If your local hospital is not accepting or in need of facemasks, consider making a few and donating them to your local EMS, post office or grocery store. While they may not be the best option in filtering out coronavirus, they are still helpful. Get the whole family involved for a productive project and time well spent. We spent the morning making a few and I even got my husband to cut patterns and my kids to make the straps! sewing facemasks The Patchwork Bear facemask cutting patterns

Here's a great link to a simple pattern with instructions ando tutorial:

Feel free to reach out or comment if you have any questions about making these. Stay well everyone!

xo- JC

March 24, 2020 — Jennifer Cura

Happy Spring! (yes, it's spring) Easy Tips to Make Spring Cleaning Manageable

the patchwork bear

Happy Spring! 

While we are all (hopefully) practicing social distancing, it's the perfect opportunity for some spring cleaning.  If you are like me, you are thinking about getting organized- between Netflix, kids and laundry. Here are some tips to go from thinking about it to actually getting it done:

Easy tips to make spring cleaning manageable

1. START SMALL. The thought of organizing my kitchen cabinets or dresser is overwhelming so I started with JUST ONE DRAWER or cabinet a day. It worked! Just one each day is enough. We are all home for at least the next two weeks so that's 14 drawers or cabinets! One junk drawer, one sock drawer, one section of the closet... That's it. Then go back to Netflix. So far I only have one drawer done but it's a start.

2. SET A TIME LIMIT. Similar to starting small, limit your time. Since you are only taking on small projects, don't take too much time so you don't get bored and not finish. BUT be sure to finish and not leave it everywhere when time is up. Then back to the couch.

3. SORT, SORT, SORT. Dump everything out and separate them into 4 piles: trash, save, donate AND the "maybe" pile. This is the pile most professional organizers don't realize we need. It's always my biggest pile. Once you have all 4 piles separated, toss the trash. Put away the "Save" and bag the "Donate". Now have a heart-to-heart with your "Maybe" pile and toss out half of it. You didn't really don't need to save that earring with no pair, the markers with no ink.  

4. SCHEDULE A DONATION PICKUP. Even if you haven't started yet, schedule a pickup for next week. Then you can have a nice batch of your "Donate" piles to leave out. We have a local charity that picks up or check out PICK UP PLEASE  to see if they service your area. 

5. ABOUT THAT "MAYBE" PILE... What about the clothes in your "Maybe" pile that you don't wear but can't toss or donate? Or the ones in the "Save" pile that are too sentimental to give up. Why not turn them into something new? The Patchwork Bear turns favorite clothes into keepsake memory bears, pillows, bags and for those with a big pile of clothes...memory quilts. Upcycled and sentimental. Good for the environment and good for you.

For the rest of March, you can get a FREE MEMORY BIRD at The Patchwork Bear with your purchase of $50 or more with code SPRING2020 at checkout. Take a look at all the things we can turn your clothes into HERE

 Happy organizing! Be well, stay healthy and let's all take care of each other.

COVID-19 Update from The Patchwork Bear: Updated policies and requests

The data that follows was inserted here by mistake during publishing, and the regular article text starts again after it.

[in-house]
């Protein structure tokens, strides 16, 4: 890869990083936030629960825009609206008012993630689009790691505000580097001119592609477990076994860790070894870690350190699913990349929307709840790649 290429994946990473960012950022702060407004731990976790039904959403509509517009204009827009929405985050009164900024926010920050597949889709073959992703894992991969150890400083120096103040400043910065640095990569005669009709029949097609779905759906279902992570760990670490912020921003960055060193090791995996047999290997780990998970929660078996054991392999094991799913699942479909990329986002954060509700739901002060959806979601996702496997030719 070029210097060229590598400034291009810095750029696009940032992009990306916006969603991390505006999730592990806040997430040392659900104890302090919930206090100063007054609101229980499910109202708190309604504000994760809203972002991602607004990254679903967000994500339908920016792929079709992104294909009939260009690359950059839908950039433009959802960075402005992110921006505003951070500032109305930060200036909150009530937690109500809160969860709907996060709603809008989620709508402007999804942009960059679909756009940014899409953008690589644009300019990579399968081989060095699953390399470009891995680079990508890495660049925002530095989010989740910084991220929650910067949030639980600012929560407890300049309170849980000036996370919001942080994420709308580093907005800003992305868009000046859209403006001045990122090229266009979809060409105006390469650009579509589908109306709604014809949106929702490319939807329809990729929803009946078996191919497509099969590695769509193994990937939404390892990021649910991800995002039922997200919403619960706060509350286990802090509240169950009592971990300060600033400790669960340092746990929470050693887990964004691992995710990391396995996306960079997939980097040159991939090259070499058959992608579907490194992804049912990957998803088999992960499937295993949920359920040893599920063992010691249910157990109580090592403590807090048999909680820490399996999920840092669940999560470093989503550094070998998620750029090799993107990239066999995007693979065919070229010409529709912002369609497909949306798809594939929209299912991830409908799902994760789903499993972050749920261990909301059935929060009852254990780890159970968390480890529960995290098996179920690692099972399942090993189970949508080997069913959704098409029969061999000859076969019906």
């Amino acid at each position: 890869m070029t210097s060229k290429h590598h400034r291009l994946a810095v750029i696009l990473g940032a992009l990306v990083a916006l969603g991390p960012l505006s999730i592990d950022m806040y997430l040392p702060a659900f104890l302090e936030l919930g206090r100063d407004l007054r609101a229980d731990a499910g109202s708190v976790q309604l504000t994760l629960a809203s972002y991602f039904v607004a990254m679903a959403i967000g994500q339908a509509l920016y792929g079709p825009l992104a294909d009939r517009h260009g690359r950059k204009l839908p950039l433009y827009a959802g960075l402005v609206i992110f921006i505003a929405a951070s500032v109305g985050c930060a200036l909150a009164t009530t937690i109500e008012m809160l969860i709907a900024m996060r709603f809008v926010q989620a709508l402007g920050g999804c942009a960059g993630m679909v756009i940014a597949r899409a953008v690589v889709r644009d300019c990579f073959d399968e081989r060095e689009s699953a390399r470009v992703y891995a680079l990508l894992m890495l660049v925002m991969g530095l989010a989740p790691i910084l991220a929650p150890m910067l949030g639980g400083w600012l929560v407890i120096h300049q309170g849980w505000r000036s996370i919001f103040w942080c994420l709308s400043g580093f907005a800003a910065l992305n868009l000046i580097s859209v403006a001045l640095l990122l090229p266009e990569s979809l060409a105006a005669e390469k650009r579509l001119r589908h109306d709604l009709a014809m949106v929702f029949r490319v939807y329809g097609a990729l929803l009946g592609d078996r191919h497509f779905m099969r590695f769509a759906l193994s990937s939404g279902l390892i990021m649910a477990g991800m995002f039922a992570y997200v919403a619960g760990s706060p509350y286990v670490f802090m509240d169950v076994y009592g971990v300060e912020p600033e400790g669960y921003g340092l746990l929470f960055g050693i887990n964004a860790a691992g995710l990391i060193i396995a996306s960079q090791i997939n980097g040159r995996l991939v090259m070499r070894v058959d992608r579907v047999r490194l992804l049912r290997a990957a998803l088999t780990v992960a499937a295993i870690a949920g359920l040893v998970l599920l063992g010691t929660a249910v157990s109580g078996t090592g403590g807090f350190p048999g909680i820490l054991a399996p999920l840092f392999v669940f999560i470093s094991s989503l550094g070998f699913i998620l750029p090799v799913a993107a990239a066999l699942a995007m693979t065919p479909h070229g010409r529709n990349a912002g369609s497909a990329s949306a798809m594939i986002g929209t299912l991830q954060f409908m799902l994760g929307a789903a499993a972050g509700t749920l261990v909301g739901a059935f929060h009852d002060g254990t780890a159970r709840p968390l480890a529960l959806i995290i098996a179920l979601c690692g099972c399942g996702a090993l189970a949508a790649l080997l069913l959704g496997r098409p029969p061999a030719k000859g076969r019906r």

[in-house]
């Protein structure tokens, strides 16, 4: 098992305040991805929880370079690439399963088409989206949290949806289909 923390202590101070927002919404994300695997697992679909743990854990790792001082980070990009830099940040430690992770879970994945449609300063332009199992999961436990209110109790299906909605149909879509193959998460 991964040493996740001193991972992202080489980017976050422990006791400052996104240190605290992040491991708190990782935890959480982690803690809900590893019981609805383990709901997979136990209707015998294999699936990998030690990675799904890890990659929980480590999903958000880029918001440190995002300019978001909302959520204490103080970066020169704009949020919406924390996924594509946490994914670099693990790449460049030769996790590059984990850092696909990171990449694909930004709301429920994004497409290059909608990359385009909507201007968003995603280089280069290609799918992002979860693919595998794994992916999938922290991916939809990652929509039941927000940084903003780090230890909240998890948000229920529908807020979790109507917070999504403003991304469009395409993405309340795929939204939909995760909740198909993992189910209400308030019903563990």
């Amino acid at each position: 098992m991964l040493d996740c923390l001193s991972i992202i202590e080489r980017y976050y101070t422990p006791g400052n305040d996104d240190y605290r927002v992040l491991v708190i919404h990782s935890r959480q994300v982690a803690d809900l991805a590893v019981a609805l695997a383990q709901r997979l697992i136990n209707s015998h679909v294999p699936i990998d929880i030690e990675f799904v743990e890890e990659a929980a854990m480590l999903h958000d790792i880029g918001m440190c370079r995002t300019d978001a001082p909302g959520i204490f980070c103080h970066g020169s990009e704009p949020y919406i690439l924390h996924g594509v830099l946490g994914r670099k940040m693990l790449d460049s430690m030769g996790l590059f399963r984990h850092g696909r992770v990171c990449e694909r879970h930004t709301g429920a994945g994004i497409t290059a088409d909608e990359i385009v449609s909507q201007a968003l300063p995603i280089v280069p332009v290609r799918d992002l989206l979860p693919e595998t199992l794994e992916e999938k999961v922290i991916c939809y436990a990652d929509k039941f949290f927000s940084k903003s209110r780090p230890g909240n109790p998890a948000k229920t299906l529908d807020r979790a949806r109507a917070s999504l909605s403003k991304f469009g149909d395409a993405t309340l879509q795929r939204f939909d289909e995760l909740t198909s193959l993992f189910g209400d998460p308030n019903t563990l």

COVID-19 Update from The Patchwork Bear: Updated policies and requests

Due to the current situation surrounding the coronavirus pandemic, we have decided to implement a few changes to normal procedures when working with your orders. Our priority is the safety & welfare of ourselves, our families and our customers.

  • First, we are still taking online orders. Being stuck at home is the perfect time to clear out your closets and set aside clothes for us to make into keepsakes for you BUT it is uncertain how long the virus can last on clothing. Suggestions are anything between a few hours to a few days, so for the foreseeable future the following steps will be in place:
  • We will not be accepting in-studio appointments for clothing drop off or order consultations.
  • Please try to wash & dry your clothes in the hottest temperature setting or sanitize them before sending them off to us. (Lysol makes a laundry additive that safely sanitizes colored clothes even in cold water)
  • Write your ORDER NUMBER clearly on the outside of the shipping box. As an added precaution, we will not be opening packages for at least 3-4 days from when we receive them. Be assured that all packages will be received, signed for and stored safely indoors until we open them. We will continue to update you via email when packages arrive safely.
  • If you are displaying cold/flu symptoms or are in self-quarantine when packaging your clothes to send to us, please let us know.

Be assured our sewing and work spaces are sanitized regularly and in between separate orders. At this time, we are still working on your orders but expect delays due to our personal, local and state limitations. Thankfully to date, no one in the studio has tested positive for COVID-19 or experienced any symptoms but to allow for the care of our families, our little team is even smaller.

Things have been changing so quickly and we will keep you updated through our Facebook and Instagram pages. As always, we THANK YOU for your support and we will get through this together!

Stay safe and healthy everyone.

xo- Jen Cura and all of us at The Patchwork Bear

March 16, 2020 — Jennifer Cura

The Patchwork Bear collaborates Send Hunger Packing Princeton to address food insecurity in our community

The Patchwork Bear collaborates Send Hunger Packing Princeton to address food insecurity in our community
March 14, 2020 — Jennifer Cura

Meet the Maker: Jennifer Cura, founder The Patchwork Bear

Meet the Maker: Jennifer Cura, founder of The Patchwork Bear
March 08, 2020 — The Patchwork Bear .

Mondays at The Patchwork Bear

Mondays at The Patchwork Bear
March 02, 2020 — Jennifer Cura

"You can't buy happiness but you can buy local, and that's kind of the same"

You can't buy happiness but you can buy local, and that's kind of the same
December 16, 2019 — Jennifer Cura

How many clothes can you use in one Memory Bear?

How many clothes can you use in one Memory Bear?
November 25, 2019 — Jennifer Cura